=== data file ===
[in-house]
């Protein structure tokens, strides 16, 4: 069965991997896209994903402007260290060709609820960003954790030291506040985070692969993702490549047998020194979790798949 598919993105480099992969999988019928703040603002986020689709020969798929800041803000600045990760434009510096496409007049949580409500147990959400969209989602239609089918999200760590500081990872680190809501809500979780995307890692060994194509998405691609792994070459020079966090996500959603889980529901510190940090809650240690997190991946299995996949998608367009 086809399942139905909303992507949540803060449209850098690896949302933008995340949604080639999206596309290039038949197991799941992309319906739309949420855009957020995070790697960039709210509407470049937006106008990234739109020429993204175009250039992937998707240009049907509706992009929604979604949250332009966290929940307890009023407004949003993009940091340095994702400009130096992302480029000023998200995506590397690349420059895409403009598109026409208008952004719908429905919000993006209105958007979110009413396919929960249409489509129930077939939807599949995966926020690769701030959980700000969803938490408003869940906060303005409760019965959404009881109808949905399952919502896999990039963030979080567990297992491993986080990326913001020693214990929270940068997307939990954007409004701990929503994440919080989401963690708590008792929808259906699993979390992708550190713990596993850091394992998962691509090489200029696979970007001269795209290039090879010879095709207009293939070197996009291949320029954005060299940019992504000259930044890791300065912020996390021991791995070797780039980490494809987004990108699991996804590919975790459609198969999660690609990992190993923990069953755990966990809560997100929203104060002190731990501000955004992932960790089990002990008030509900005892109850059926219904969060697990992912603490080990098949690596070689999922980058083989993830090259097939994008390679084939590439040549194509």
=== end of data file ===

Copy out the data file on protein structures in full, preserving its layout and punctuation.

[in-house]
């Protein structure tokens, strides 16, 4: 069965991997896209994903402007260290060709609820960003954790030291506040985070692969993702490549047998020194979790798949 598919993105480099992969999988019928703040603002986020689709020969798929800041803000600045990760434009510096496409007049949580409500147990959400969209989602239609089918999200760590500081990872680190809501809500979780995307890692060994194509998405691609792994070459020079966090996500959603889980529901510190940090809650240690997190991946299995996949998608367009 086809399942139905909303992507949540803060449209850098690896949302933008995340949604080639999206596309290039038949197991799941992309319906739309949420855009957020995070790697960039709210509407470049937006106008990234739109020429993204175009250039992937998707240009049907509706992009929604979604949250332009966290929940307890009023407004949003993009940091340095994702400009130096992302480029000023998200995506590397690349420059895409403009598109026409208008952004719908429905919000993006209105958007979110009413396919929960249409489509129930077939939807599949995966926020690769701030959980700000969803938490408003869940906060303005409760019965959404009881109808949905399952919502896999990039963030979080567990297992491993986080990326913001020693214990929270940068997307939990954007409004701990929503994440919080989401963690708590008792929808259906699993979390992708550190713990596993850091394992998962691509090489200029696979970007001269795209290039090879010879095709207009293939070197996009291949320029954005060299940019992504000259930044890791300065912020996390021991791995070797780039980490494809987004990108699991996804590919975790459609198969999660690609990992190993923990069953755990966990809560997100929203104060002190731990501000955004992932960790089990002990008030509900005892109850059926219904969060697990992912603490080990098949690596070689999922980058083989993830090259097939994008390679084939590439040549194509």